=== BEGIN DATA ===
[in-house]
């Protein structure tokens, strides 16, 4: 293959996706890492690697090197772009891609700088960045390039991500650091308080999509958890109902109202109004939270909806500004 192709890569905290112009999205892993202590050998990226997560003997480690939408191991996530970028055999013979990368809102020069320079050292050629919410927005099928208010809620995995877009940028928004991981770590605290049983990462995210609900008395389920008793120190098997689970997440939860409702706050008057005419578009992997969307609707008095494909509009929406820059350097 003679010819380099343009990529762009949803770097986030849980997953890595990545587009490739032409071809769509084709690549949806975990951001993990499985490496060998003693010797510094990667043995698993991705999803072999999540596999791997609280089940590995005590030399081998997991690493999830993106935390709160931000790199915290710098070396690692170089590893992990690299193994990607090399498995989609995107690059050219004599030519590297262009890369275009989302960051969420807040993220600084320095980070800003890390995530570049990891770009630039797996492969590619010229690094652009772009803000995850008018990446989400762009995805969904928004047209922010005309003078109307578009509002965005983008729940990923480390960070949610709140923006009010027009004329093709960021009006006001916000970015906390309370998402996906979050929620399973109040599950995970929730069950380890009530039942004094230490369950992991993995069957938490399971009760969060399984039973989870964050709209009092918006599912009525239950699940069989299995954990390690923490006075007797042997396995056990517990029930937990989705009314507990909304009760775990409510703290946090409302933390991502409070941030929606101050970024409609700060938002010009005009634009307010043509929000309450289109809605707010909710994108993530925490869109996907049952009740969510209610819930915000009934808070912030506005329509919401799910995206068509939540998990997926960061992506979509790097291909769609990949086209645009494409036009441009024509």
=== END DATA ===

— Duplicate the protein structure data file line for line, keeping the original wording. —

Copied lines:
[in-house]
């Protein structure tokens, strides 16, 4: 293959996706890492690697090197772009891609700088960045390039991500650091308080999509958890109902109202109004939270909806500004 192709890569905290112009999205892993202590050998990226997560003997480690939408191991996530970028055999013979990368809102020069320079050292050629919410927005099928208010809620995995877009940028928004991981770590605290049983990462995210609900008395389920008793120190098997689970997440939860409702706050008057005419578009992997969307609707008095494909509009929406820059350097 003679010819380099343009990529762009949803770097986030849980997953890595990545587009490739032409071809769509084709690549949806975990951001993990499985490496060998003693010797510094990667043995698993991705999803072999999540596999791997609280089940590995005590030399081998997991690493999830993106935390709160931000790199915290710098070396690692170089590893992990690299193994990607090399498995989609995107690059050219004599030519590297262009890369275009989302960051969420807040993220600084320095980070800003890390995530570049990891770009630039797996492969590619010229690094652009772009803000995850008018990446989400762009995805969904928004047209922010005309003078109307578009509002965005983008729940990923480390960070949610709140923006009010027009004329093709960021009006006001916000970015906390309370998402996906979050929620399973109040599950995970929730069950380890009530039942004094230490369950992991993995069957938490399971009760969060399984039973989870964050709209009092918006599912009525239950699940069989299995954990390690923490006075007797042997396995056990517990029930937990989705009314507990909304009760775990409510703290946090409302933390991502409070941030929606101050970024409609700060938002010009005009634009307010043509929000309450289109809605707010909710994108993530925490869109996907049952009740969510209610819930915000009934808070912030506005329509919401799910995206068509939540998990997926960061992506979509790097291909769609990949086209645009494409036009441009024509």